Liisa Kulmala (FMI): Solving biogenic carbon cycle in urban environments
Johanna Riikonen (Luke): New climate change research platform in Luke Suonenjoki
Chair: Tuula Aalto
Understanding ecosystem schemes on a large scale is important as climate change is a global phenomenon. Modelling is an essential part when integrating different measurements and inferring information brought by the measurements to regional and global scales, as well as estimating and predicting at various temporal dimensions. This theme focuses on modelling approaches which use various local scale measurements in estimation of ecosystem processes, carbon fluxes, atmospheric and hydrological transports. We invite presentations widely related to the topic, such as those using process-based, upscaling, statistical and inversion methods, to discuss the use of the measurements in modelling and model developments, and the techniques of synthesising those data.
Martin Forsius (SYKE): Spatially explicit modelling of combined biodiversity and carbon benefits
Man Hu (UH): Using a process-based model to predict multi-layered forest growth, mortality, and regeneration
Tapani Repo (Luke): Tree root turnover rates are affected by soil conditions
Vicent Agustí Ribas Costa (UH): Design and validation of a new technique for estimating canopy parameters: UAS-based spherical (360°) photography describing the forest canopy from inside
Manqing Tian (UH): The interactions of non-structural carbohydrates, nitrogen, and water status with leaf gas exchange and phenology of silver birch (Betula pendula Roth.)
Jari-Pekka Nousu (UO): Using SAR-based spatiotemporal estimates of soil moisture to calibrate a spatially distributed hydrological model
Tuula Aalto (FMI): Temperature and precipitation responses of modelled wetland methane emissions in Fennoscandia
Aki Tsuruta (FMI): Application of ground-based atmospheric CH4 data for estimation of global and regional CH 4 fluxes based on atmospheric inversion
Vilma Kangasaho (FMI): Modelling seasonal cycle of atmospheric δ13C-CH4 and their evaluations with δ13C-CH4 observations
Maria Tenkanen (FMI): Northern High Latitudes Methane Emissions: Cold Season And Permafrost
Laurel Larsen (UEF): Dominant drivers of CH4 and CO2 emissions over multiple timescales in a bog-fen comparison
Lukas Kohl (UH): Constraining the belowground methane cycle in peatlands with dual isotope analysis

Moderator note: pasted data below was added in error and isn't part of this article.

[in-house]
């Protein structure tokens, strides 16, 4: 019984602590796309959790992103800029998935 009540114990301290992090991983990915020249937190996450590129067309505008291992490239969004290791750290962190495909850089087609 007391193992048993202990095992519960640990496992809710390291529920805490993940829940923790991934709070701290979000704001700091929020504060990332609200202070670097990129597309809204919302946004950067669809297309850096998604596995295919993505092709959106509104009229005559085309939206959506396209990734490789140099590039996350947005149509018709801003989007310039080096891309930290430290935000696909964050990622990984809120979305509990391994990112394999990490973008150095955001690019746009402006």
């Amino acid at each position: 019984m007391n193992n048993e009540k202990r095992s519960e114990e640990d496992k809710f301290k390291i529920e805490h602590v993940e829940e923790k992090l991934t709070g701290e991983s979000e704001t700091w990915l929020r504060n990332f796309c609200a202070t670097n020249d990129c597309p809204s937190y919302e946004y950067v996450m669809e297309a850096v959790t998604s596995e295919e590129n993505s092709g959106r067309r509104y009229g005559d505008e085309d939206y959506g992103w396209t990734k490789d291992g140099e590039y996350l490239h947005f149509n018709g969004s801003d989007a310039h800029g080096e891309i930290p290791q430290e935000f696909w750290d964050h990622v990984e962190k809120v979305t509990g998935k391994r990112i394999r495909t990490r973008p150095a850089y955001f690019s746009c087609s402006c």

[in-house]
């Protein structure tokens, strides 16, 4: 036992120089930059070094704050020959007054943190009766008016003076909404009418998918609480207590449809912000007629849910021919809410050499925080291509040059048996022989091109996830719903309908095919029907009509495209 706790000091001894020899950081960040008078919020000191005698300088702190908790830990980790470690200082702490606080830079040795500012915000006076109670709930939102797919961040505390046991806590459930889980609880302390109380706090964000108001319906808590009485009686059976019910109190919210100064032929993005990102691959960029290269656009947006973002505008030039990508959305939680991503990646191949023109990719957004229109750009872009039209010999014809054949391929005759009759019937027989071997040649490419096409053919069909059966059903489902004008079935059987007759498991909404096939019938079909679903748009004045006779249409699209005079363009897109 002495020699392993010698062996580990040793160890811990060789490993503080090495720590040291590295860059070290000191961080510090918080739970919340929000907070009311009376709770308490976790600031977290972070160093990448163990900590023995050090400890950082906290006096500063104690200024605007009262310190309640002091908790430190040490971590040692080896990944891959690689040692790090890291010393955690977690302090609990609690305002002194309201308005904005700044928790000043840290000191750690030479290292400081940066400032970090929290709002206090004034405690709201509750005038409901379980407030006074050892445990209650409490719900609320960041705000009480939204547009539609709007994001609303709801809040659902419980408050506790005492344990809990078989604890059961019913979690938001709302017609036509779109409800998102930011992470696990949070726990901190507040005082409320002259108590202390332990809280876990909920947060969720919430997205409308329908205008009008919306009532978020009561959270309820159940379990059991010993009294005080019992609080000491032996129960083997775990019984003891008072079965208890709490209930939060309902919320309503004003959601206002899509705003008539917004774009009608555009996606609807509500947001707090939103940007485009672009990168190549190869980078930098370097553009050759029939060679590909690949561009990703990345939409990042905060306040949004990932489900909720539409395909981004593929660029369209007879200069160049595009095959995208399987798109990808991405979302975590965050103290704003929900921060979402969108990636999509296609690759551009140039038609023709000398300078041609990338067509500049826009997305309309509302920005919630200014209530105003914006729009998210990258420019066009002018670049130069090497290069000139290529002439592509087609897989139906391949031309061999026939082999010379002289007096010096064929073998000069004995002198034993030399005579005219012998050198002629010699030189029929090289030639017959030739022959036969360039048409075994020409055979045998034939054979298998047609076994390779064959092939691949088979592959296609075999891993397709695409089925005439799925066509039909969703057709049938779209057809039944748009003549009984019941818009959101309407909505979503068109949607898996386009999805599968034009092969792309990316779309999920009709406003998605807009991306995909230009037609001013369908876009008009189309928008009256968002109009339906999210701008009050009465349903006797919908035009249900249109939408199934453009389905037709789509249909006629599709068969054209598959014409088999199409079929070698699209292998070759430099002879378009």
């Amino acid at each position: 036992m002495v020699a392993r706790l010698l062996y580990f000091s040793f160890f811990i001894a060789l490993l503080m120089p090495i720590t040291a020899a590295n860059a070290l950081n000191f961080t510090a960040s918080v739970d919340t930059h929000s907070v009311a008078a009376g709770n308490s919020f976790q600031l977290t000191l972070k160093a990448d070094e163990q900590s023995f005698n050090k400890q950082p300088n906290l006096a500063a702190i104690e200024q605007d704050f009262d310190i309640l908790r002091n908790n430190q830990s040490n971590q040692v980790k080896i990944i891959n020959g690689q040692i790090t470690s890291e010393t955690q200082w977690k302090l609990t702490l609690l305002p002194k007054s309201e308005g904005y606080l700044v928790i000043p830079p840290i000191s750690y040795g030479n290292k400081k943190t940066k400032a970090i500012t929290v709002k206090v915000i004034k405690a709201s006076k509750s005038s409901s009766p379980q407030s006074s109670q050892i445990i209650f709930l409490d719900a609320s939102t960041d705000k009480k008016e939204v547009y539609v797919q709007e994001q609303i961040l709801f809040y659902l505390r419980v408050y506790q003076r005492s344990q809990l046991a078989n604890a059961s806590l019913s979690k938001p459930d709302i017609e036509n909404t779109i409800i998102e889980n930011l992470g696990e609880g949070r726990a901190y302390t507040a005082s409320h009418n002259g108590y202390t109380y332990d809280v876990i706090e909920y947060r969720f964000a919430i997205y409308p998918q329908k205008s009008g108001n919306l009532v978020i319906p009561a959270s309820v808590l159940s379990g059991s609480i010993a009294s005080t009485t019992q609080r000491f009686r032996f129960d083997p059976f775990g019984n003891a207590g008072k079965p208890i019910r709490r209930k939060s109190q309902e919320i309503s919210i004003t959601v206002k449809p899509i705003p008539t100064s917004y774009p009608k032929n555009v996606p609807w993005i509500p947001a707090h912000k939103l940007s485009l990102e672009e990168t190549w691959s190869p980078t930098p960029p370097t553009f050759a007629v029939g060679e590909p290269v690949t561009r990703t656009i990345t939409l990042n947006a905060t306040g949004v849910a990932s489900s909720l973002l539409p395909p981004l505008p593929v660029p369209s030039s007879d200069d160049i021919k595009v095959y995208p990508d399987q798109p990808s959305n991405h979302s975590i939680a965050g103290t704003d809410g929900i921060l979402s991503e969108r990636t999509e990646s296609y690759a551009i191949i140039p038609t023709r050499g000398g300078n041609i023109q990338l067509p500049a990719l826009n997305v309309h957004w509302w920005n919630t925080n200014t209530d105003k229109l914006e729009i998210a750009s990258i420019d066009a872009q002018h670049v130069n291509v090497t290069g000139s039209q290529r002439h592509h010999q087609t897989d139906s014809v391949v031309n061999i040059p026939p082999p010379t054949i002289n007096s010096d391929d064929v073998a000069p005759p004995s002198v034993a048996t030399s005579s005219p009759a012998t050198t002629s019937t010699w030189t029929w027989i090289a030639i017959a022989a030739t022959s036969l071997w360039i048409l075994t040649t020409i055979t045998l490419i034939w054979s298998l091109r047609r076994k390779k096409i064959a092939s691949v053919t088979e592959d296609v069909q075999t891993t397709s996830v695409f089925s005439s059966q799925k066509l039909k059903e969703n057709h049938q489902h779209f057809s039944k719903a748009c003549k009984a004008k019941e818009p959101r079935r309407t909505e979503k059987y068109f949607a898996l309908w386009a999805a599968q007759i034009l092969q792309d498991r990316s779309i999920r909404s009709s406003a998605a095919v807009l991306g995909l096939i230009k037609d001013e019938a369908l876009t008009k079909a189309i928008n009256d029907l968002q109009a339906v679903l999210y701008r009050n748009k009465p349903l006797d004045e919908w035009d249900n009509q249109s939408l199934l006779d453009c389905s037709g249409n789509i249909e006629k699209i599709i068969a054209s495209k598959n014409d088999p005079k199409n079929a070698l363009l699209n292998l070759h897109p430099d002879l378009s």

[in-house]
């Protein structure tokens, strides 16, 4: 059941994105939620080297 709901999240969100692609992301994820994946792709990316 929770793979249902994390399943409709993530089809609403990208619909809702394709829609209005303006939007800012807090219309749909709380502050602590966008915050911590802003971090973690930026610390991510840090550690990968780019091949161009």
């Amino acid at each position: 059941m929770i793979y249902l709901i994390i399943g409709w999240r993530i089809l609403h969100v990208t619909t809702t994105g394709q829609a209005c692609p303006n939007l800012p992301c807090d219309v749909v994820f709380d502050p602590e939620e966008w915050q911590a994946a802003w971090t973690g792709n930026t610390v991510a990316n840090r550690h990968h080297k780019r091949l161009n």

Chair: Katri Rankinen
Lateral land‐to‐water transport of elements plays an important role in the biogeochemistry of terrestrial and aquatic ecosystems. Fluxes across physical boundaries change the element concentrations in adjacent environments on different spatial scales. This theme will focus on the mechanisms that control the variation, magnitude and speciation of elements being transported across ecosystems, habitats or zones. The theme is inclusive to the emergent approaches and methodologies that highlight how global change may perturb these fluxes, and identify major knowledge gaps and key avenues for future research.
Kaisa-Riikka Mustonen (UO): Understanding interacting dynamics of hydrology, carbon cycle and greenhouse gas fluxes in Arctic watersheds
Joonatan Ala-Könni (UH): Methane flux measurements by EC on lake Pallasjärvi during ice-off
Maria Holmberg (SYKE): On the role of aquatic ecosystems in the greenhouse gas balance of a region
Xin Zhuang (UH): Using 13C isotope tracer to study how sink limitation affects Betula pendula sugar translocation
Celine Arzel (UTu): Decline of aquatic macro invertebrates as a consequence of water browning
Clarisse Blanchet (UTu): Identifying factors driving water browning of lakes in a Finnish forest landscape
Katri Rankinen (SYKE): Modelling of long term brownification process in Southern Finland
Perttu Virkajärvi (Luke): From landscape to field scale and lab level with new water research infrastructure at Luke Kuopio Maaninka research station